Dinosaur Skeleton Illegally Smuggled Into U.S. Goes Home To Mongolia

The 70-million-year-old T-Rex is going back home.

A nearly full skeleton of a gigantic dinosaur that was looted from the Gobi Desert in Mongolia and then illegally smuggled to the United States was returned today to the Mongolian government.

Investigators with U.S. Immigration and Customs Enforcement, or ICE, an agency within the Homeland Security Department, had arrested Eric Prokopi, 38, of Gainesville, Fla., for smuggling the dinosaur bones. Prokopi admitted to illegally importing various skeletons, according to the agency.

“We cannot allow the greed of a few looters and schemers to trump the cultural interests of an entire nation,” said John Morton, ICE director.

Investigators seized all the stolen fossils except “Tarbasaurus Bataar,” which was first discovered in 1946 during a Soviet-Mongolian expedition in the Gobi Desert. After it was smuggled into the U.S., it ended up in the auction circuit.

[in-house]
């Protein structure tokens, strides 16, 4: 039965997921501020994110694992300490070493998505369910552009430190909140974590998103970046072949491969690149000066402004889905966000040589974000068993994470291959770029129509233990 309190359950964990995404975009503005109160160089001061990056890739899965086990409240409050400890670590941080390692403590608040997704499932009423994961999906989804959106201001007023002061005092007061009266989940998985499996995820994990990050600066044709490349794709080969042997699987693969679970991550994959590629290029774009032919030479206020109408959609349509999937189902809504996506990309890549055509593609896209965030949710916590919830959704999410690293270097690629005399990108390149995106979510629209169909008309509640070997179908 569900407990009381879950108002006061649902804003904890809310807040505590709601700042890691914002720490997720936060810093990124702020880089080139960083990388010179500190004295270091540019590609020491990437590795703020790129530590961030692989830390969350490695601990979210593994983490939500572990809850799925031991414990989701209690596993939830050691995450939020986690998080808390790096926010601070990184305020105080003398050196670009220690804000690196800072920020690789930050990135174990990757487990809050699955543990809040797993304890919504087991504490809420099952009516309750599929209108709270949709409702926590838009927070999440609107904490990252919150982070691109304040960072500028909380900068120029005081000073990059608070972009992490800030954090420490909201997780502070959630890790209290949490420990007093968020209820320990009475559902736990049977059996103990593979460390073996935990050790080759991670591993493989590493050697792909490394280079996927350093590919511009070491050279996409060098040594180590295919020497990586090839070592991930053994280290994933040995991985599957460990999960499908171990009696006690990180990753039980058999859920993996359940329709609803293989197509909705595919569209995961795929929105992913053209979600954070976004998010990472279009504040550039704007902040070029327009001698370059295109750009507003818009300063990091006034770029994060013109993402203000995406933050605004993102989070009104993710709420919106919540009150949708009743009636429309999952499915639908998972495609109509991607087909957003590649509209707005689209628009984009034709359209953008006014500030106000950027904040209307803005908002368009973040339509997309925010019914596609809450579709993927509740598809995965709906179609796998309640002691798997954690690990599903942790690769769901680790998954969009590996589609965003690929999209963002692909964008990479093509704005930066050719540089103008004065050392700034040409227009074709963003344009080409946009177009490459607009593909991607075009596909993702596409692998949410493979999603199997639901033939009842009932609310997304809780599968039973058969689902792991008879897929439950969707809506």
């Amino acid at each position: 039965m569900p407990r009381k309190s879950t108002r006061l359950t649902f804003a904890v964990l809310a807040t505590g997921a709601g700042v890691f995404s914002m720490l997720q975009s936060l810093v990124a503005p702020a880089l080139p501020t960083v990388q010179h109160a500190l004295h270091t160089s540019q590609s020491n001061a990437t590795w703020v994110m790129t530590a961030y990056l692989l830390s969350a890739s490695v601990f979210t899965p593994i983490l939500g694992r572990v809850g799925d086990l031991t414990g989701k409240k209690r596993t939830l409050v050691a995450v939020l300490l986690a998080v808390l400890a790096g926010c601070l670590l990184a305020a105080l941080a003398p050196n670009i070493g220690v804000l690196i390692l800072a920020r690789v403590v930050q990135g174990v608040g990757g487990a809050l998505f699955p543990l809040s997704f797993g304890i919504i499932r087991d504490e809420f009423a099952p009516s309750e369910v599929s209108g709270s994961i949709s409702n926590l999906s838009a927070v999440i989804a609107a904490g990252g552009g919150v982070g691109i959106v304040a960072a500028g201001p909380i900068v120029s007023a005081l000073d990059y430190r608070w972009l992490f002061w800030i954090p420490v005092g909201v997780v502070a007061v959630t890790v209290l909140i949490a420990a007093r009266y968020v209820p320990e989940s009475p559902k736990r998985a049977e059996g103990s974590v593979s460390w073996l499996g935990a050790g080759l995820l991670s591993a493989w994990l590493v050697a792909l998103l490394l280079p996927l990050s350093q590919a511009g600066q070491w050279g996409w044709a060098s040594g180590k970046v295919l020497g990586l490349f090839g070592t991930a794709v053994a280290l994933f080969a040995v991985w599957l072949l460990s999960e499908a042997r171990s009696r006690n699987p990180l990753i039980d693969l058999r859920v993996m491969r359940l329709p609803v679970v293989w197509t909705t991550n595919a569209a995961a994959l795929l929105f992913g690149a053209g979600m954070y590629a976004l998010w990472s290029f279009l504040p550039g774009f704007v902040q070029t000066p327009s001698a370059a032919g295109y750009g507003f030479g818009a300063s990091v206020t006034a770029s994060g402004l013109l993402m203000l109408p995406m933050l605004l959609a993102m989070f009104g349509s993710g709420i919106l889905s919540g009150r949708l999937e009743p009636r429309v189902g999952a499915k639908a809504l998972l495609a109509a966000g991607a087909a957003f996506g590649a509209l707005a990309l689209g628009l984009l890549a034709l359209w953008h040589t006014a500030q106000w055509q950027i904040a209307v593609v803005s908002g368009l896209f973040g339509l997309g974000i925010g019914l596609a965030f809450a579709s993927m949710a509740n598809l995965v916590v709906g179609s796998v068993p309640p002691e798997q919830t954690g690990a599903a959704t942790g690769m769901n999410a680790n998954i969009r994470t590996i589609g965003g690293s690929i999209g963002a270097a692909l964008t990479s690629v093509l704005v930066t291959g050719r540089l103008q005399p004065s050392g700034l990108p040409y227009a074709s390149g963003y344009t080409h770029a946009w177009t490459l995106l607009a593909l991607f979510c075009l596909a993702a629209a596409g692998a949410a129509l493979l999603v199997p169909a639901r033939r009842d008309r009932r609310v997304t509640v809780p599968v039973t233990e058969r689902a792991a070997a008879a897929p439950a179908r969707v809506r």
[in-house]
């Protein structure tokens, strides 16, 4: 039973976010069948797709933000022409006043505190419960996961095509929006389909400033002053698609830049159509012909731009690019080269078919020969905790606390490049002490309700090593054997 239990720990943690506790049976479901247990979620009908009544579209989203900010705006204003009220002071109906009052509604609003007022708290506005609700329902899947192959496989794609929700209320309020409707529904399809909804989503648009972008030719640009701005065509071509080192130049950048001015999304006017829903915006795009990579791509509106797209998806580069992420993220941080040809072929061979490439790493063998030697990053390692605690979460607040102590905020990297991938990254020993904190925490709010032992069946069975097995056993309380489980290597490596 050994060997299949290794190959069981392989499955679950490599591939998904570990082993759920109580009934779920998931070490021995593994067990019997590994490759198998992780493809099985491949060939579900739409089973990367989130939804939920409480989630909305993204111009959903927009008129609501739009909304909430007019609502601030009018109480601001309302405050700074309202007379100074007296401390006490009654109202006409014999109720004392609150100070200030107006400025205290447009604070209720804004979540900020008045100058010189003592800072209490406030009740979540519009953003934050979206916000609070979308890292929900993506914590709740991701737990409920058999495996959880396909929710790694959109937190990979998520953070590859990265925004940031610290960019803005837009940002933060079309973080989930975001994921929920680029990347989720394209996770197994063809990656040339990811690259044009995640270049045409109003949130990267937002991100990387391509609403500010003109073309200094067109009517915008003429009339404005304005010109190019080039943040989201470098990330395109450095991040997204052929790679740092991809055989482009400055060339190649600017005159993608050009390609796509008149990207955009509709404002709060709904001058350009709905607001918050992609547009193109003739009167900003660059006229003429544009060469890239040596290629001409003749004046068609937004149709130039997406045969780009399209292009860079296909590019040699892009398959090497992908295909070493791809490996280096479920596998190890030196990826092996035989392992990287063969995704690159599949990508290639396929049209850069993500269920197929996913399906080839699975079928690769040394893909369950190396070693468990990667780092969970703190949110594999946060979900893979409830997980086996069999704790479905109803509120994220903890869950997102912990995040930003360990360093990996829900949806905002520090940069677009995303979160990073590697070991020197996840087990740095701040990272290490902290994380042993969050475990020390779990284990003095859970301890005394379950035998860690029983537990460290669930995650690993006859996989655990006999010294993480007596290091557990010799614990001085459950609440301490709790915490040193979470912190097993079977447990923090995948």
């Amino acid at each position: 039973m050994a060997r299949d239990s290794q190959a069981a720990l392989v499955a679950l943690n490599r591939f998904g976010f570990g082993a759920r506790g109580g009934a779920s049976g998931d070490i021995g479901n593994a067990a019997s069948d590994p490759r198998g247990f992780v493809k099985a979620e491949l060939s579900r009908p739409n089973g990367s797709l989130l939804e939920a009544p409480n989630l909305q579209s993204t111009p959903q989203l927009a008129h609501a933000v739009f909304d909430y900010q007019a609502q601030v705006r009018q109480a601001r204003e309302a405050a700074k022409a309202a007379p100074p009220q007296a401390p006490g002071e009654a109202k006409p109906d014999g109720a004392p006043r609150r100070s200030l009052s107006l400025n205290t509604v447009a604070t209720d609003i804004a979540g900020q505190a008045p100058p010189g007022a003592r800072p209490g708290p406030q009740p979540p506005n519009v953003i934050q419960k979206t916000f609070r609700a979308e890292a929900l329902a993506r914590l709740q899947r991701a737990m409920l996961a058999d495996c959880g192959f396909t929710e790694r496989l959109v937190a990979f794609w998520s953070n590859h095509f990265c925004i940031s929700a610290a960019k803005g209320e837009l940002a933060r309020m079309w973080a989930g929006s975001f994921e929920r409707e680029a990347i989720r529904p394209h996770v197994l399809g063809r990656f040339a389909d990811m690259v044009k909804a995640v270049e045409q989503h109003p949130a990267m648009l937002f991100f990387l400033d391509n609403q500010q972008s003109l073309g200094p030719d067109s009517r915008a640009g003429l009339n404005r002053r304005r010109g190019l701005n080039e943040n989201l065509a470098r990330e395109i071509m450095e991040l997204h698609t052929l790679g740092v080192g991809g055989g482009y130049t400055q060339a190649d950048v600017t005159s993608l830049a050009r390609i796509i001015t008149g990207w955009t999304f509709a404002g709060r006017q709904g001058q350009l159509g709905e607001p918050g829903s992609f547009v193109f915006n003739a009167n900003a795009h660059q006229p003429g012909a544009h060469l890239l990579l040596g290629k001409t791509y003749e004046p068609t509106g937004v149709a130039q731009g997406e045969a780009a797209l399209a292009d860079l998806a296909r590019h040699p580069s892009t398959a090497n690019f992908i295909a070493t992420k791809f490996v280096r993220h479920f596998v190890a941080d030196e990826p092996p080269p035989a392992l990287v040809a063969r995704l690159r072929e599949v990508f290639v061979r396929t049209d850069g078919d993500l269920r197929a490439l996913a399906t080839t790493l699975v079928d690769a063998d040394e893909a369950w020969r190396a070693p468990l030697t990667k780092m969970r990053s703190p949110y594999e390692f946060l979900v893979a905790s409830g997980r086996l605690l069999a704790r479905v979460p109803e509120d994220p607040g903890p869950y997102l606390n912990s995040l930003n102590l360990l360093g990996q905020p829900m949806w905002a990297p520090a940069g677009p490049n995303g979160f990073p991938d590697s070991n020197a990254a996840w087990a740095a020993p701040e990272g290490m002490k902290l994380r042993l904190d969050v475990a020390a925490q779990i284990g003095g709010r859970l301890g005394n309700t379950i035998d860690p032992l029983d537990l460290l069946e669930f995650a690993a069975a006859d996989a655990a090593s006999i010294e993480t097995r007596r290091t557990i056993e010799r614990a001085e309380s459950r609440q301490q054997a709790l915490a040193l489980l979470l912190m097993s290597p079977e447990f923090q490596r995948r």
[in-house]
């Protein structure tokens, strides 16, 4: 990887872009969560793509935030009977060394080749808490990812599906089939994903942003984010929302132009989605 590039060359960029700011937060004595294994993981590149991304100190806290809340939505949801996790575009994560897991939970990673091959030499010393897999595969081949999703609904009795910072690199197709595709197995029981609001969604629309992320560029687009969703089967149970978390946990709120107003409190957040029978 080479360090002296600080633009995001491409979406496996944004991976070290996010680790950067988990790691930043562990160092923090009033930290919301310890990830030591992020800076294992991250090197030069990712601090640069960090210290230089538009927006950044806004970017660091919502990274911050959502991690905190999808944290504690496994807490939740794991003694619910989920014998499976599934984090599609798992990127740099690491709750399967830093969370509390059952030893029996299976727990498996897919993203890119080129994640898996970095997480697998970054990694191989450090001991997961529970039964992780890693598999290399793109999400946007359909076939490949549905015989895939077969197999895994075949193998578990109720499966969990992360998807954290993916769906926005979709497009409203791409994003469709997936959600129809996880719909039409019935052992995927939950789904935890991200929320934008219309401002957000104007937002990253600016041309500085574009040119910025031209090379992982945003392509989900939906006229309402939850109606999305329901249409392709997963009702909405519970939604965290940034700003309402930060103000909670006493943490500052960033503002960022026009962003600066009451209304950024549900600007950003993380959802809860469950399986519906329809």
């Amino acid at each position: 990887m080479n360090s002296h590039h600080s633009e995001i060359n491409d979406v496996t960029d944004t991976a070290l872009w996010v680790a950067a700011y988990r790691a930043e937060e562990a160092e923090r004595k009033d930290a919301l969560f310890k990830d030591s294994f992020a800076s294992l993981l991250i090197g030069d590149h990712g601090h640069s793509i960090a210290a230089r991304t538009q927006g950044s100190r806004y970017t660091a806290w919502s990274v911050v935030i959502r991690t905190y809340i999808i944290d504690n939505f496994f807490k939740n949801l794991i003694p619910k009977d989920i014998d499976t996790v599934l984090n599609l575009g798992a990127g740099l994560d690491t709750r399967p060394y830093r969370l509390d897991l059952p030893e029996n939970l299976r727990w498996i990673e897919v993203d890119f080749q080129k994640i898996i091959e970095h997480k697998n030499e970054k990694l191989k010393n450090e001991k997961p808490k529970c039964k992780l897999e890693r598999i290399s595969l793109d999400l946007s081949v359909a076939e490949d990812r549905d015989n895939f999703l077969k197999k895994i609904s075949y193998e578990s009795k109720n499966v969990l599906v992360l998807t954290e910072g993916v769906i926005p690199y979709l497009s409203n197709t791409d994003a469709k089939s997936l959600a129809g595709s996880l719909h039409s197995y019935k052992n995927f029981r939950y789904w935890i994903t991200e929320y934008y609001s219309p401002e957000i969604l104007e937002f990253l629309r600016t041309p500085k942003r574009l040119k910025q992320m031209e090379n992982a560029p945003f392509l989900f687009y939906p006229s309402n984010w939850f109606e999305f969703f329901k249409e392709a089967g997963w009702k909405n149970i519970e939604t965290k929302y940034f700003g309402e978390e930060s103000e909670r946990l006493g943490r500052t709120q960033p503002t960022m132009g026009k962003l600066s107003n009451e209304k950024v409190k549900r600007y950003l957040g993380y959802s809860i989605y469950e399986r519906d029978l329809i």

The Mongolian government found out about the intended sale and enlisted the help of the U.S. State Department, which in turn passed the information to ICE.

Investigators tried to stop the sale, even obtaining a restraining order against the Texas auction house which had the skeleton for sale. Despite the judge’s order, Tarbasaurus Bataar was sold for just over $1 million, according to ICE.

But federal prosecutors in New York, where the auction was held, were able to keep the bones from going far, leading to a news conference in New York City today at which U.S. and Mongolian government officials announced the repatriation of the dinosaur bones.

“Our two countries are separated by many miles, but share a passion for justice and a commitment to putting an end to illegal smuggling,” said Tsakhia Elbegdorj, president of Mongolia.

The year-long ICE investigation involved agents from across the country, from New York to Los Angeles.

According to the agency, investigations have led to the return of more than 6,600 stolen antiquities, pieces of art and cultural artifacts to 24 countries across the world, from Europe to Latin America, Asia and the Middle East.

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